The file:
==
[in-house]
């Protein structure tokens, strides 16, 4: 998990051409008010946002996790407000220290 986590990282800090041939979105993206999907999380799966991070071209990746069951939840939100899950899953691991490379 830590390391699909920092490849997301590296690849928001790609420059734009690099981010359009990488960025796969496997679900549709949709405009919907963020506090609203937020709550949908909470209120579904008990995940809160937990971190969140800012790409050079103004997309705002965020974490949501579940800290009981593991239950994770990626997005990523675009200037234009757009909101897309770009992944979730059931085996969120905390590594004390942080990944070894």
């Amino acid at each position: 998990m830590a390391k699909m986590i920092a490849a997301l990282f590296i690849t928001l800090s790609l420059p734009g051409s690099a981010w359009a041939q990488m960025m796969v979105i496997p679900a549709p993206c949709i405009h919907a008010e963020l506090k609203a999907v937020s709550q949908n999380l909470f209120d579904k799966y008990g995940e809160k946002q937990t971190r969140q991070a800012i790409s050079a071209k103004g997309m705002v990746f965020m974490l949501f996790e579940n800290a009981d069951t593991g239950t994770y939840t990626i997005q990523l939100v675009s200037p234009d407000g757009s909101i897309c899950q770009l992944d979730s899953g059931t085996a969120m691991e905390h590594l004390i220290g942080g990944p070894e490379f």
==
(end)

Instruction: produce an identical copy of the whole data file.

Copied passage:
[in-house]
């Protein structure tokens, strides 16, 4: 998990051409008010946002996790407000220290 986590990282800090041939979105993206999907999380799966991070071209990746069951939840939100899950899953691991490379 830590390391699909920092490849997301590296690849928001790609420059734009690099981010359009990488960025796969496997679900549709949709405009919907963020506090609203937020709550949908909470209120579904008990995940809160937990971190969140800012790409050079103004997309705002965020974490949501579940800290009981593991239950994770990626997005990523675009200037234009757009909101897309770009992944979730059931085996969120905390590594004390942080990944070894």
């Amino acid at each position: 998990m830590a390391k699909m986590i920092a490849a997301l990282f590296i690849t928001l800090s790609l420059p734009g051409s690099a981010w359009a041939q990488m960025m796969v979105i496997p679900a549709p993206c949709i405009h919907a008010e963020l506090k609203a999907v937020s709550q949908n999380l909470f209120d579904k799966y008990g995940e809160k946002q937990t971190r969140q991070a800012i790409s050079a071209k103004g997309m705002v990746f965020m974490l949501f996790e579940n800290a009981d069951t593991g239950t994770y939840t990626i997005q990523l939100v675009s200037p234009d407000g757009s909101i897309c899950q770009l992944d979730s899953g059931t085996a969120m691991e905390h590594l004390i220290g942080g990944p070894e490379f």